Dir: Paul Provenza
Star: George Carlin, Billy Connolly, Bob Saget, Sarah Silverman
It probably would have helped if I’d heard less about this in advance. Going in, I knew it was about the titular joke, largely told by comics to other comics, the core of which is a description of the most vile, depraved and sickening theatrical act you can imagine – basically, whatever obscenities the comedian wants to relate. It’s an interesting concept, as a key into the psyche of comics perhaps, or an investigation of the extreme edges of humour. Unfortunately, the film doesn’t bother with much analysis beyond the very shallow, prefering mostly to show lots of different varieties of the joke. This is entirely upfront about being a one-joke movie, and the problem is, it isn’t actually a very funny joke. The first time you hear it, it might provoke appalled amusement – but subsequent returns diminish sharply, and even the shock value of the descriptions wears thin eventually.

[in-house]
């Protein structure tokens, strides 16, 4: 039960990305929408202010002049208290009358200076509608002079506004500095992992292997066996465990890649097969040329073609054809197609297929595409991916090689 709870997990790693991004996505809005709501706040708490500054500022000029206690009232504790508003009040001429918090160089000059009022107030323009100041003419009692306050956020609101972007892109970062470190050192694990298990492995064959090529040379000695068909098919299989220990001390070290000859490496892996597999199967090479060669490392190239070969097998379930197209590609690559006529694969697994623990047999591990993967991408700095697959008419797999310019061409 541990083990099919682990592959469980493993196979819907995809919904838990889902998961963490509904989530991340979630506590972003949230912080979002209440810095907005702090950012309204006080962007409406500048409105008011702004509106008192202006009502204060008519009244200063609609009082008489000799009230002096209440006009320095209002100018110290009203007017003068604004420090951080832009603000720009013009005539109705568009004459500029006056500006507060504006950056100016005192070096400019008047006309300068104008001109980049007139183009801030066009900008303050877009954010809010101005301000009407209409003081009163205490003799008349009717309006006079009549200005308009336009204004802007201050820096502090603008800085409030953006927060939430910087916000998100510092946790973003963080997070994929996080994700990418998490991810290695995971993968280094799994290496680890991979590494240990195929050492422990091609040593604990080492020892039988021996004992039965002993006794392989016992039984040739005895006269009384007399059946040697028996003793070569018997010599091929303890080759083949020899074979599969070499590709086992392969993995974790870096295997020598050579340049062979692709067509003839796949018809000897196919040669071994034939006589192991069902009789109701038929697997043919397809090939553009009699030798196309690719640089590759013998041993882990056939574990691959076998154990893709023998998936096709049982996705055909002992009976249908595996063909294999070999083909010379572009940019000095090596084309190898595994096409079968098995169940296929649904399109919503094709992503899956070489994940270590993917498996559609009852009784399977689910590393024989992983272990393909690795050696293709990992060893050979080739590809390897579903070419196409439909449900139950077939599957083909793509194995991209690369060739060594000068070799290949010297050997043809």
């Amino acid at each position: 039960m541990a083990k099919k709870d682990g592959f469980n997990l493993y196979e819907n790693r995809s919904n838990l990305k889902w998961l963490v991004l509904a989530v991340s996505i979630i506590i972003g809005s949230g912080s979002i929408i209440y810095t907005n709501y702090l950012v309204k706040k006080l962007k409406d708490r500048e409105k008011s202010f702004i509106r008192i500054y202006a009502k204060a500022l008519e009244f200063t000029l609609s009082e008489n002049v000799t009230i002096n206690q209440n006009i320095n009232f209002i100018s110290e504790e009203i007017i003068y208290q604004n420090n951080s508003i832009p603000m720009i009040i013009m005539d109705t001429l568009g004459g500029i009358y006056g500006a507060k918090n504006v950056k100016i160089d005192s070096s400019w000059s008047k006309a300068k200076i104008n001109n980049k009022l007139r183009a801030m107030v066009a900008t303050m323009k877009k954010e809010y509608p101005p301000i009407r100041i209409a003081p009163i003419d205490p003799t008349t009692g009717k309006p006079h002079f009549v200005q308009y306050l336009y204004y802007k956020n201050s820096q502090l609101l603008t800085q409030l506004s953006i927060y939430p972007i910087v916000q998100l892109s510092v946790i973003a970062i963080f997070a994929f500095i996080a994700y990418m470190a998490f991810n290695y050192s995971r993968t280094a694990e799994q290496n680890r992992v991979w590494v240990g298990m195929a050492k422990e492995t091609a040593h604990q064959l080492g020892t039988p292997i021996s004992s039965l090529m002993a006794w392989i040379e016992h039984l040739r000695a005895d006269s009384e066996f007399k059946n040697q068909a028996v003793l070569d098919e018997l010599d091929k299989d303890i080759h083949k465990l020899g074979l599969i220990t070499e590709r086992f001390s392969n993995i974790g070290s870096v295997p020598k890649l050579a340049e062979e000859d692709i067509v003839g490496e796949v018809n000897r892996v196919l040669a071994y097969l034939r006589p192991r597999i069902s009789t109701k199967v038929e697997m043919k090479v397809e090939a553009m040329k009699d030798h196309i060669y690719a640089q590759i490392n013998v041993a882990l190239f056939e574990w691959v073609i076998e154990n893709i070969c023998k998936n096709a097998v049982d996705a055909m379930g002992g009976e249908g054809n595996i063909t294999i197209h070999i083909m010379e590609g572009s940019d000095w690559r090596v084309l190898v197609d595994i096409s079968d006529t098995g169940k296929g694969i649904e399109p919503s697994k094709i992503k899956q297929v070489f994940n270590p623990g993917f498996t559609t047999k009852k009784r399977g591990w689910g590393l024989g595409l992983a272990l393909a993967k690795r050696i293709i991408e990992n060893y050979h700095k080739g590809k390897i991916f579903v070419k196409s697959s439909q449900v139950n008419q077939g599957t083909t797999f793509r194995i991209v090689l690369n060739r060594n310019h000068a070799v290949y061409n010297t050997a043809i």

The fragmented nature doesn’t help much. There are a lot of five second clips, before the film-makers get bored and cut to someone else – an approach guaranteed to destroy flow and continuity. The best moments are when someone takes the joke and bends it in an interesting direction: for example, Kevin Pollak telling it as Christopher Walken would, or the mime and card-shark versions. Or even Silverman’s variant; she claims to have been part of the act, and ends by stating she was raped by a major theatrical agent. However, perhaps the most memorable is Gilbert Gottfried (the parrot’s voice in Aladdin!) at a roast of Hugh Hefner shortly after 9/11. His humour on that topic went down like the Twin Towers, so he switched to a rare public telling of the joke, as if to say, “Think that is tasteless? Try this.” More such social context or discussion – is it offensive? amusing? both? – would have been preferred to additional helpings of empty obscenity. Occasionally interesting, but disappointingly unfunny.